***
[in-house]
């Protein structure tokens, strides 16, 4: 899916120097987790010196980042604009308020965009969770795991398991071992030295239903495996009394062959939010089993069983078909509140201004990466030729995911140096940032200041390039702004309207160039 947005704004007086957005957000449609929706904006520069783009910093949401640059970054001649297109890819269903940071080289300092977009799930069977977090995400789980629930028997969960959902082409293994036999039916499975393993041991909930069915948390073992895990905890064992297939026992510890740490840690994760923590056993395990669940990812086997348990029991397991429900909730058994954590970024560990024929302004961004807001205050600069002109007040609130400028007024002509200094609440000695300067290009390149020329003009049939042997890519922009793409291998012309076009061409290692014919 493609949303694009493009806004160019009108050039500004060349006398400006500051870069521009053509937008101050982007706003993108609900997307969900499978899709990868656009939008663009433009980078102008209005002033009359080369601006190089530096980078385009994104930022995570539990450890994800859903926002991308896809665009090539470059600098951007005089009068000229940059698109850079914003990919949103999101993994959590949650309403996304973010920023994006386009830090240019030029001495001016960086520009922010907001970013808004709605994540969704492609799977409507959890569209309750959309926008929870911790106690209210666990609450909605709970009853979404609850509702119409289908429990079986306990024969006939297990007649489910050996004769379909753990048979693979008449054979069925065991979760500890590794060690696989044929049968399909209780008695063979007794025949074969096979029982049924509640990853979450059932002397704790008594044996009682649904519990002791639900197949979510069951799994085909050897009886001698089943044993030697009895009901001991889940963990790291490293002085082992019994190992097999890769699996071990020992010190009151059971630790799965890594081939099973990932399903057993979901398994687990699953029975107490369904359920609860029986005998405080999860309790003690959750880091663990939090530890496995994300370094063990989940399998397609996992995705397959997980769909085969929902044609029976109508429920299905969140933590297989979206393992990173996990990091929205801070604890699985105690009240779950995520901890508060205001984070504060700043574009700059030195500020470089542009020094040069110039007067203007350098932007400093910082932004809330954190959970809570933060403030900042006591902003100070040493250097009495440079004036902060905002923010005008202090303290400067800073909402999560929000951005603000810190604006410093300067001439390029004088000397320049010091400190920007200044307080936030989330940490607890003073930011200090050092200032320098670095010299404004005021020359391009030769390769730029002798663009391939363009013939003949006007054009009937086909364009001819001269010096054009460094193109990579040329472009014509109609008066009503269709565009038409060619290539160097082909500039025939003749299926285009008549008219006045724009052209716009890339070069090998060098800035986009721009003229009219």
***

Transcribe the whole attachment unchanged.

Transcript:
[in-house]
């Protein structure tokens, strides 16, 4: 899916120097987790010196980042604009308020965009969770795991398991071992030295239903495996009394062959939010089993069983078909509140201004990466030729995911140096940032200041390039702004309207160039 947005704004007086957005957000449609929706904006520069783009910093949401640059970054001649297109890819269903940071080289300092977009799930069977977090995400789980629930028997969960959902082409293994036999039916499975393993041991909930069915948390073992895990905890064992297939026992510890740490840690994760923590056993395990669940990812086997348990029991397991429900909730058994954590970024560990024929302004961004807001205050600069002109007040609130400028007024002509200094609440000695300067290009390149020329003009049939042997890519922009793409291998012309076009061409290692014919 493609949303694009493009806004160019009108050039500004060349006398400006500051870069521009053509937008101050982007706003993108609900997307969900499978899709990868656009939008663009433009980078102008209005002033009359080369601006190089530096980078385009994104930022995570539990450890994800859903926002991308896809665009090539470059600098951007005089009068000229940059698109850079914003990919949103999101993994959590949650309403996304973010920023994006386009830090240019030029001495001016960086520009922010907001970013808004709605994540969704492609799977409507959890569209309750959309926008929870911790106690209210666990609450909605709970009853979404609850509702119409289908429990079986306990024969006939297990007649489910050996004769379909753990048979693979008449054979069925065991979760500890590794060690696989044929049968399909209780008695063979007794025949074969096979029982049924509640990853979450059932002397704790008594044996009682649904519990002791639900197949979510069951799994085909050897009886001698089943044993030697009895009901001991889940963990790291490293002085082992019994190992097999890769699996071990020992010190009151059971630790799965890594081939099973990932399903057993979901398994687990699953029975107490369904359920609860029986005998405080999860309790003690959750880091663990939090530890496995994300370094063990989940399998397609996992995705397959997980769909085969929902044609029976109508429920299905969140933590297989979206393992990173996990990091929205801070604890699985105690009240779950995520901890508060205001984070504060700043574009700059030195500020470089542009020094040069110039007067203007350098932007400093910082932004809330954190959970809570933060403030900042006591902003100070040493250097009495440079004036902060905002923010005008202090303290400067800073909402999560929000951005603000810190604006410093300067001439390029004088000397320049010091400190920007200044307080936030989330940490607890003073930011200090050092200032320098670095010299404004005021020359391009030769390769730029002798663009391939363009013939003949006007054009009937086909364009001819001269010096054009460094193109990579040329472009014509109609008066009503269709565009038409060619290539160097082909500039025939003749299926285009008549008219006045724009052209716009890339070069090998060098800035986009721009003229009219």